Three days after three men stole 20-plus sable and chinchilla furs from his Madison Avenue store, Dennis Basso was still coming to terms with what he thinks may be New York City’s largest fur heist in more than 50 years.
Reached in Aspen Tuesday where he is hosting a series of events that have been planned for months, Basso said of the early morning Christmas Eve burglary, “It’s still a little bit of a shock. When I watch the video, because I wasn’t there and didn’t witness it, when I watch the actual video of the break-in, it was really a little traumatic for me. It’s clearly an invasion,” Basso said. “We treat the flagship like it’s my own home. Until it happens to you or you’re a part of it, it’s really hard to imagine.”
In-store surveillance video of the break-in shows the first thief smashing a hole through the front door before lunging through the shattered glass. Then a second man, wearing an olive hoodie beneath a black jacket, gets struck with the steel girder, grabs his head and momentarily retreats to the street before entering the store. Wearing hats, hoods and masks, the trio was in and out of the store within a matter of minutes. After the break-in, which occurred before 5 a.m. on Dec. 24, Basso’s security company contacted Achilleas Georgiades, an executive at his company, who went to assess the damage. With Basso in a different time zone in Aspen and aware that there would be little the designer could do given the distance, he waited until a reasonably early hour to call him. “There were three men. They crashed through the glass plate door with a huge cinder block. One of them gets his head hit with the girder above him. And they took out well over 20 sable and chinchilla coats,” Basso said. “We’re trying to calculate the exact value but it’s well into the millions. It could be the largest fur theft in the history of New York.”
A spokesperson for the New York Police Department said the investigation is ongoing.
Basso said at least one of the thieves may have visited the Upper East Side store in advance of the robbery. The 20-plus fur coats they ran off with were displayed 10 to 15 feet from the store’s main entrance, and they retailed from $75,000 to $200,000 each. Emphasizing they “only took the best of the best,” Basso said, “they took all the sables and a few chinchillas. They knew what they were getting.” He also pointed out the three men “bypassed many other beautiful furs that were not of the same value.”
Basso’s store at East 69th Street is on a stretch of Madison Avenue near Dolce & Gabbana, Cartier and Valentino. In business for 33 years, Dennis Basso has dealt with the occasional shoplifter but, the designer said, “That’s totally different than a strategic, planned robbery. I don’t believe this was random. Some people just didn’t drive up and say, ‘OK, let’s rob this store.’ I think this was a well-planned-out situation where I’m sure they probably had visited the store and knew what they were doing. They clearly knew what they were doing.”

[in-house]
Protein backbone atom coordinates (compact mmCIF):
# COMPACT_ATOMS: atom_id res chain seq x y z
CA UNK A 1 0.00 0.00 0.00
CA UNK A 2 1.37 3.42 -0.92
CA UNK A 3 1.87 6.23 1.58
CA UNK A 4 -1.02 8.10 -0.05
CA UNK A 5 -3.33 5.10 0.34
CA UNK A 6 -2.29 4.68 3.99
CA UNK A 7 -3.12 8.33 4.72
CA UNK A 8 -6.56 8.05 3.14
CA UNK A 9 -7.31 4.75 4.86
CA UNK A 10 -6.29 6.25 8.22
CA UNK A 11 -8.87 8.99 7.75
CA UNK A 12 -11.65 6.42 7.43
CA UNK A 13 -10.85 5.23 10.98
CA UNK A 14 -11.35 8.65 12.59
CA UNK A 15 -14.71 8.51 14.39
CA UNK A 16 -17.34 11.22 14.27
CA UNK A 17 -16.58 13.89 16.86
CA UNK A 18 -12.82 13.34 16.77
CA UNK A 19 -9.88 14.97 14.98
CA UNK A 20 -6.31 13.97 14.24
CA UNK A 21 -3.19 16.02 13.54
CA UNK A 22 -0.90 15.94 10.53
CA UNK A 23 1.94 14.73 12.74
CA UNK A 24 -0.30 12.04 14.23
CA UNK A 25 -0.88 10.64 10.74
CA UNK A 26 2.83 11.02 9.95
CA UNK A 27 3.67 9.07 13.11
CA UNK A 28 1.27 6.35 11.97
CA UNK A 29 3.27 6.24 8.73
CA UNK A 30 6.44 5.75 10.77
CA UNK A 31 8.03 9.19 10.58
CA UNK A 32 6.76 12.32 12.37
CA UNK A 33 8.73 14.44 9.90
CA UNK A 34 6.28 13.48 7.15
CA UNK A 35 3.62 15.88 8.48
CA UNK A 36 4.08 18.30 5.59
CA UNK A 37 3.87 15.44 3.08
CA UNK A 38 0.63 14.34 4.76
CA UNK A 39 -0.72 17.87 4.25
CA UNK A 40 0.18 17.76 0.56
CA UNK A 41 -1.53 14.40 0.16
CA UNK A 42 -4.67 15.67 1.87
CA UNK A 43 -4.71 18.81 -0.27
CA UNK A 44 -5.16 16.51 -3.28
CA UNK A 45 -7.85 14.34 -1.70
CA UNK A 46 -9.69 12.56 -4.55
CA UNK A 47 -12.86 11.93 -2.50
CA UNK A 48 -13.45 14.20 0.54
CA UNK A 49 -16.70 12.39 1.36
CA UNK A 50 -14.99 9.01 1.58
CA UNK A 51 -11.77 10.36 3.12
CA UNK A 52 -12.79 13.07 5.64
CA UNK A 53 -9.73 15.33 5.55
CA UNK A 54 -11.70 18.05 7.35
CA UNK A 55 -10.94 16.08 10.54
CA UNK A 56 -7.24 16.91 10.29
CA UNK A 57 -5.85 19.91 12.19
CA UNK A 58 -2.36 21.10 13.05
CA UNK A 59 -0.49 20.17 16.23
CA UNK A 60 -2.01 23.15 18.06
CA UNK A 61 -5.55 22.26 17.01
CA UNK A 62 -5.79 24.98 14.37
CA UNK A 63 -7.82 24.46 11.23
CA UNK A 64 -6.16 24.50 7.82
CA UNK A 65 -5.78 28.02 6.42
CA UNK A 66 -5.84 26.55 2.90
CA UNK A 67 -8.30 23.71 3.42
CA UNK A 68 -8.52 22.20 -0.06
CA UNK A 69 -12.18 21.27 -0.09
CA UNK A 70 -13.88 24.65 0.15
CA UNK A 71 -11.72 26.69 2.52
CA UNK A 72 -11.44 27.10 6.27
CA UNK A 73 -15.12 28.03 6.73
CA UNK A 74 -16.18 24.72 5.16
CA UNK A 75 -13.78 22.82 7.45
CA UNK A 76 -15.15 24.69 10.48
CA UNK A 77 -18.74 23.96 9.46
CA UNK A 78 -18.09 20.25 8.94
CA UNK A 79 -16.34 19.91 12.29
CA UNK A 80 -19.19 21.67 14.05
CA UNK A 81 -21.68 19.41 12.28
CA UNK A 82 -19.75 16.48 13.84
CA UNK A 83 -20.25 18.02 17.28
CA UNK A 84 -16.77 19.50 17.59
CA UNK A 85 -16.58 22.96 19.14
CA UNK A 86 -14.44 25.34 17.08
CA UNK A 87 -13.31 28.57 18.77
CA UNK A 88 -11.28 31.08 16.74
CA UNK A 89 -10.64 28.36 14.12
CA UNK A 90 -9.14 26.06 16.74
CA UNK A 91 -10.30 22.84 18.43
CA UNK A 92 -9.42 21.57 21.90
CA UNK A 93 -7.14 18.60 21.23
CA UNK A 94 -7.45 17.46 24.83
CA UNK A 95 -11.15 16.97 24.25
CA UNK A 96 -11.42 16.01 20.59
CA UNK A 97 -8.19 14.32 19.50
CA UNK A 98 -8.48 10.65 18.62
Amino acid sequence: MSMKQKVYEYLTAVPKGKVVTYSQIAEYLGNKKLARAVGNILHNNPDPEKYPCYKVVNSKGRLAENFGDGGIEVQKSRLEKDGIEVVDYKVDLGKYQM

Uncertain if there is a resale market for stolen furs, Basso speculated, “I believe these had to leave the country because they would be too identifiable. The design and the label adds great deal of value to the garment so I’m not quite sure what their plan was, obviously.”
In years past the Madison Avenue BID has notified Basso and other Madison Avenue retailers about shoplifters to keep an eye out for, he said. “This is not someone they would know about. Now they will [have] to be more vigilant that this could possibly happen. But I believe this kind of robbery is only taking place where the products are very high [priced]. So it would be an art gallery, a fur salon, a jewelry store. No one is going in to rob dresses that are even $5,000. It’s a hard resale. It has to be with high-value items.”
On a typical work day, 10 people would be working in the four-floor Upper East Side store. “No one was hurt. The door was boarded up and we opened for business that day.” Basso said. “I’ve received calls from friends from all over the world who were very concerned. We’re very thankful that no one was there and no one got hurt. For me, that’s very important that no one was harmed. These are material things and we can move forward.”
Describing the store as “heavily alarmed with cameras everywhere you look, as well as cameras on the street,” Basso estimated the thieves were in and out in probably less than two minutes. “We will look at how we lock the store and we may go back to having a gate. We had that when we were on 65th Street [before moving north to its current location in 2013.]”
While retailers are aware of the threat of shoplifting, that isn’t something Basso had dwelt on. “I personally always like to work from the positive, not the negative. I like to think until it’s a problem, it’s not a problem.” he said. “I think this was highly professional. This wasn’t about coming in and shoplifting one coat. This is a serious situation. If you see that video, they take their lives in their hands just going in the glass door.”
With news trucks parked outside the Madison Avenue store in recent days, Basso said the media coverage has been very helpful in making people aware as investigators try to locate the suspects.
In Aspen, where he has a shop at the Little Nell Resort, Basso has spent Christmas week there for more than 20 years hosting various special events. The designer intended to go ahead with his plans to host a fashion show Tuesday at The Aspen Mountain Club and to be among the sponsors of the Aspen Art Museum’s annual gala Wednesday. As word of the break-in spread, “Everyone has been coming in.” Basso said. “It’s been quite busy, which is nice.”